"I do not like your girlfriend."
Translation:Ich mag deine Freundin nicht.
This tripped me up as well but I'm gonna keep things pretty simple - if there's an object, the "nicht" goes after it. No object, then "nicht" comes after the verb. I'll probably be wrong 10% of the time using that rule but hey! I'll be right 90% which is more than most Austrians :p
Im pretty sure you would only use that if you are saying something else that you do like. "Ich mag nicht deine freundin, sondern seine freundin."
But if you just want to say i dont like your gf, you would put nicht at the end to negate the whole thing. In general if you aren't using sein (to be) then you will put the nicht after the noun in a possessive case. If theres no specific object, you'd use kein.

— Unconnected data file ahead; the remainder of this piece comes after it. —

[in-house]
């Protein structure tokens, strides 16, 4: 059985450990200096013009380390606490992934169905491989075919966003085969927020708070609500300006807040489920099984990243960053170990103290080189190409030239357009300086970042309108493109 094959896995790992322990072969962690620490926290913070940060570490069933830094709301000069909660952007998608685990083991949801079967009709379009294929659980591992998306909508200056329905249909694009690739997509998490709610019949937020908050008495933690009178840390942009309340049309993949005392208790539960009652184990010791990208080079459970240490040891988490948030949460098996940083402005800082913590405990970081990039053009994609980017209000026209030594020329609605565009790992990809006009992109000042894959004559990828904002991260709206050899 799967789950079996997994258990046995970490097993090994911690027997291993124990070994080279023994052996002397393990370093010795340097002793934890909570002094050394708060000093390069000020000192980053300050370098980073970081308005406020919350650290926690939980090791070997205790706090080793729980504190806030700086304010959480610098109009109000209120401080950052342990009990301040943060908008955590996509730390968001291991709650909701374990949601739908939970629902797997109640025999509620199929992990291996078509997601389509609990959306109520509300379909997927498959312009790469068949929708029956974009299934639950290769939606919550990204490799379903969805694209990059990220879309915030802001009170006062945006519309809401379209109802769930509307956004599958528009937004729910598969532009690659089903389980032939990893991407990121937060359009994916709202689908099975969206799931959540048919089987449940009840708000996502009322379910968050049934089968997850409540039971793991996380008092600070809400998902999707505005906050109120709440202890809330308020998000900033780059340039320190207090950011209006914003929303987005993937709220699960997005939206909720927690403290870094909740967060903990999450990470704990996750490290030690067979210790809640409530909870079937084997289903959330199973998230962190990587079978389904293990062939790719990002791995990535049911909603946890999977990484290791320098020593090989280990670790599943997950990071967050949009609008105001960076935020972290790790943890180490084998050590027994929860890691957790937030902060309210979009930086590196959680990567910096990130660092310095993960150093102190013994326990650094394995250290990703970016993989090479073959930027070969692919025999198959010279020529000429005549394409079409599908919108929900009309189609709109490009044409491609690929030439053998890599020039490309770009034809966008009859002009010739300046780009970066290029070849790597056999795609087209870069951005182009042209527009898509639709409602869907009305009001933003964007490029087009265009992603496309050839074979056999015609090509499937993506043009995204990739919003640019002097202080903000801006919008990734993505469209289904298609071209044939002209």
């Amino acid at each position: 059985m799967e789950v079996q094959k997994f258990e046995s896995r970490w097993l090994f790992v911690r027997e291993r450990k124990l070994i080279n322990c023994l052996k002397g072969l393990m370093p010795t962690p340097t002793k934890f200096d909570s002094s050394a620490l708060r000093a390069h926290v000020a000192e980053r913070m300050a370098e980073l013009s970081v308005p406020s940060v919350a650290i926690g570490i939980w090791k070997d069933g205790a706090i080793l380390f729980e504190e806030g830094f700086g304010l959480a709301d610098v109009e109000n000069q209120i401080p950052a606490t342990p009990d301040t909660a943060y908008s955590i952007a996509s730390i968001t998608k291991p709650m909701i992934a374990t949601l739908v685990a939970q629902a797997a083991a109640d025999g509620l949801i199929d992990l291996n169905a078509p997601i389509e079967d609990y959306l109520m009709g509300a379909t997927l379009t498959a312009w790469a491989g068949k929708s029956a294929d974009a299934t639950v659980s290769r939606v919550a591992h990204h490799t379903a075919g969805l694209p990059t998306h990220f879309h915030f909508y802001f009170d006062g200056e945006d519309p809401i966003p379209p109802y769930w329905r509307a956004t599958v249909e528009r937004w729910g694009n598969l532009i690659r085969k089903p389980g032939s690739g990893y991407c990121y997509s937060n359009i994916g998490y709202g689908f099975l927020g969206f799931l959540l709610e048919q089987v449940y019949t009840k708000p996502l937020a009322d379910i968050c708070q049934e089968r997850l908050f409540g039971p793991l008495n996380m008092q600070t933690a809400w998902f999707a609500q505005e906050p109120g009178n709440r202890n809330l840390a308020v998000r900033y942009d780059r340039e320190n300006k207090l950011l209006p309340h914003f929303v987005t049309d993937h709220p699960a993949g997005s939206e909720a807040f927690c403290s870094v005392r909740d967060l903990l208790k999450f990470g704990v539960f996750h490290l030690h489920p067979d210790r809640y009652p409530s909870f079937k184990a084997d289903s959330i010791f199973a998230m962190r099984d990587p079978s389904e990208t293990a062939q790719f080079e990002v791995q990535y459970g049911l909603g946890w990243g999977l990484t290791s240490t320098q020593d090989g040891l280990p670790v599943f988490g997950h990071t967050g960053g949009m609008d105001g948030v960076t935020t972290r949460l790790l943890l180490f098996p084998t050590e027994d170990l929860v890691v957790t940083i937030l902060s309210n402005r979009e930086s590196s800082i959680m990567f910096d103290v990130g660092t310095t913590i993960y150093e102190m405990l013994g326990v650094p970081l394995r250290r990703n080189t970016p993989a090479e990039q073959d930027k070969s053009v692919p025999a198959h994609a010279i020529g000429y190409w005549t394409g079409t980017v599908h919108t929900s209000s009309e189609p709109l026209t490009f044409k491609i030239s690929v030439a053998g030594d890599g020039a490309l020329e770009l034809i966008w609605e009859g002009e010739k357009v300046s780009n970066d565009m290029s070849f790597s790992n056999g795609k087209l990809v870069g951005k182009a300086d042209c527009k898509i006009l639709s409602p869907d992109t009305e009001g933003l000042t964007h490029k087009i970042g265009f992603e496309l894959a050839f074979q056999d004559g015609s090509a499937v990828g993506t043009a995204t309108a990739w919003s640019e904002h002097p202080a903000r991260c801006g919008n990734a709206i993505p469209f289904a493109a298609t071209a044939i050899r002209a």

One uses the feminine form deine when one is modifying a feminine noun. Similarly deinen and dein refer to masculine or neuter case nouns. Deinen furthermore refers to the accusative (direct objective) declension of a masculine noun. To make matters slightly more confusing, deine is also the plural form so that it is used with all plural nouns. A few examples: Ich mag dein Haus (I like your house}. Ich mag deine Freunde (I like your friends). Ich mag deine Freundin (I like your girlfriend). Ich mag deinen Freund (I like your friend). I hope that helps.